Thursday, March 10, 2011

Scientists Clinging to Blind Faith for All to See

I've had several recent discussions with folks who hold that science is superior to religion because science is all based on experimental evidence and facts while religious people just cling to "blind faith." Richard Dawkins recently reiterated this view in a debate held in Mexico City when he made the statement:

"[Those who believe in God] like to point to the origin of the universe and say ‘Well, science can’t explain the Big Bang or scientists can’t explain where the laws of physics come from.’ Physicists are working on that. That’s what scientists do. They don’t lie down and pathetically say ‘Oh, we don’t understand it so God did it."

Somehow, those who hold to this view seem to forget that scientists are people, and as such they are subject to the same faults and biases as the rest of humanity.  Nowhere is this illustrated more clearly than in a recent panel discussion of leading scientists on defining life (see video below).  Held at Arizona State University and hosted by The Science Network, this panel was comprised of luminaries such as Dawkins, world-renowned genome expert J. Craig Venter, Nobel laureates Sidney Altman and Leland Hartwell, NASA planetary scientist Chris McKay, and physicists Paul Davies and Lawrence Krauss.  A stellar group to be sure.

The discussion starts by moderator Roger Bingham asking if it is necessary for us to agree on a proper definition of life before we go looking for it in space, so that we can know what we're looking for. McKay almost flippantly dismisses the idea and says we should just start looking! Imagine using that same criteria in medicine — we don't need criteria as to whether a person is still alive, we'll just make it up as we go! This is why excluding philosophers from these discussions is so detrimental.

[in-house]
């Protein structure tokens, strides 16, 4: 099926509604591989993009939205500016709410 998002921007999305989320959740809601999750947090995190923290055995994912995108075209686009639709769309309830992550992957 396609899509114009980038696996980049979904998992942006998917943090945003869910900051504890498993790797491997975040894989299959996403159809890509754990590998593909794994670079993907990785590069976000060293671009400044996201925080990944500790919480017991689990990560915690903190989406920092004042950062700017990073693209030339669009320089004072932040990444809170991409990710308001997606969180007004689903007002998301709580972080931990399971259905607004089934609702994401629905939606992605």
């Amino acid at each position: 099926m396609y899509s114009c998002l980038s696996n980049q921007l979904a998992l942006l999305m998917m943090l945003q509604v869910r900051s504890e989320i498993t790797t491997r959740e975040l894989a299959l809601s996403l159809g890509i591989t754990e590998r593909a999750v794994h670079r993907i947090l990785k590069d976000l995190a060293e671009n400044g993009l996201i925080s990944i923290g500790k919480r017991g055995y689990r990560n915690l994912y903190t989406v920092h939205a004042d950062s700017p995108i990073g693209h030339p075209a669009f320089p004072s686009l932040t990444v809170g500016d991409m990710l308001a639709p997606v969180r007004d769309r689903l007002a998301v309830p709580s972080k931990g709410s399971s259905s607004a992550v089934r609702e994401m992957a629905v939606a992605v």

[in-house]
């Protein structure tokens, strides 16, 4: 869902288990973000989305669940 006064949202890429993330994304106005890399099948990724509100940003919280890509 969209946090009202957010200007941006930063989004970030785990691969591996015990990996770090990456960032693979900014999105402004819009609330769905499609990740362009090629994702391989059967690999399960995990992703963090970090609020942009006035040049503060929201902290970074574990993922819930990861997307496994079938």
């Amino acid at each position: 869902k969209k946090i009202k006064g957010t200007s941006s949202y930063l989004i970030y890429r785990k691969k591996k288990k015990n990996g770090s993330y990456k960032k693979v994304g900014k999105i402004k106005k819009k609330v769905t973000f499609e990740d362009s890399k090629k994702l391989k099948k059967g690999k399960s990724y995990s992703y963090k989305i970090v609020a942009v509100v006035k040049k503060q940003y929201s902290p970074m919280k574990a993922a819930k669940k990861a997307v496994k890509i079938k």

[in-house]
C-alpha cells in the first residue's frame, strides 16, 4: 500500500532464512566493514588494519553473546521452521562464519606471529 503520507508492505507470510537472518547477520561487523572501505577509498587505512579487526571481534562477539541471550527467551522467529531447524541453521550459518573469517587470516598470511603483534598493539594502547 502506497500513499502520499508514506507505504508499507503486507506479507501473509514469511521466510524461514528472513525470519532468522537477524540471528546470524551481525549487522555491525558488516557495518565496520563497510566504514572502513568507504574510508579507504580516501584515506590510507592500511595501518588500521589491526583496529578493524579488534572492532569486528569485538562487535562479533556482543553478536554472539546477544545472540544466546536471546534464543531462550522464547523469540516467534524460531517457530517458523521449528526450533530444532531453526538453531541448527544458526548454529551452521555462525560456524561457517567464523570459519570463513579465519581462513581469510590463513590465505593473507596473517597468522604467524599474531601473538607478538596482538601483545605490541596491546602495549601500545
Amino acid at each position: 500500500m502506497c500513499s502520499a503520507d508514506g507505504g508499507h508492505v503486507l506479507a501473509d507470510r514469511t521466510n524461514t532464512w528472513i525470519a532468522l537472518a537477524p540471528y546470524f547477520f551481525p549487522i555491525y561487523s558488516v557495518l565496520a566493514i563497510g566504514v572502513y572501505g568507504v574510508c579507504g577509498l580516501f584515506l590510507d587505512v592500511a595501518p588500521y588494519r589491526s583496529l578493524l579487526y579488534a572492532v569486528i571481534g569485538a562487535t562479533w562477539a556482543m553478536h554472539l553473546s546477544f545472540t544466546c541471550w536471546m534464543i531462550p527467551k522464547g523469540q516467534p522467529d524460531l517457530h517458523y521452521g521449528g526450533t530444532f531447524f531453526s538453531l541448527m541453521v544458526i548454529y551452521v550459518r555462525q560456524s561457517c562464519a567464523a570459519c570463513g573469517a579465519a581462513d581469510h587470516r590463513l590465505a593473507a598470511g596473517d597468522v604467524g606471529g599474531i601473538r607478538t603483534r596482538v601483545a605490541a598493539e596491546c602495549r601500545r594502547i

But the more interesting parts happen starting around the 9:00 mark of the video. As Evolution News pointed out, Dawkins and others have claimed that all life uses the same DNA vocabulary for living creatures. In the video, Venter disagrees with this statement and says that science is showing the concept of all life stemming from one standard DNA vocabulary is not accurate. "The tree of life is an artifact of some early scientific studies that aren't really holding up...So there is not a tree of life." (See the article linked above for the specifics on this claim.) Dawkins is aghast at the suggestion and Paul Davies tries to understand how this could be, but Venter sits calmly and confidently by his statement. This is a pretty earth-shattering admission by Venter, but it's not my main point.

Dismissing Scientific Evidence in the Name of Science


The very next question to the panel is if science were to discover the origins of life and the origin of consciousness, would that sway religious believers or would they continue to cling to their concepts? Dawkins and Krauss both respond that it wouldn't matter; religious people are going to believe what they've been "indoctrinated in childhood" to believe. Dawkins even says that "Well, it obviously ought to have the effect that the questioner says, but I don't think it will." Immediately after that exchange, Chris McKay at the 14:50 mark states that he doesn't believe Venter's view that the tree of life is obsolete, but he still holds to Dawkins' 1980's claim that all life uses the same genetic vocabulary.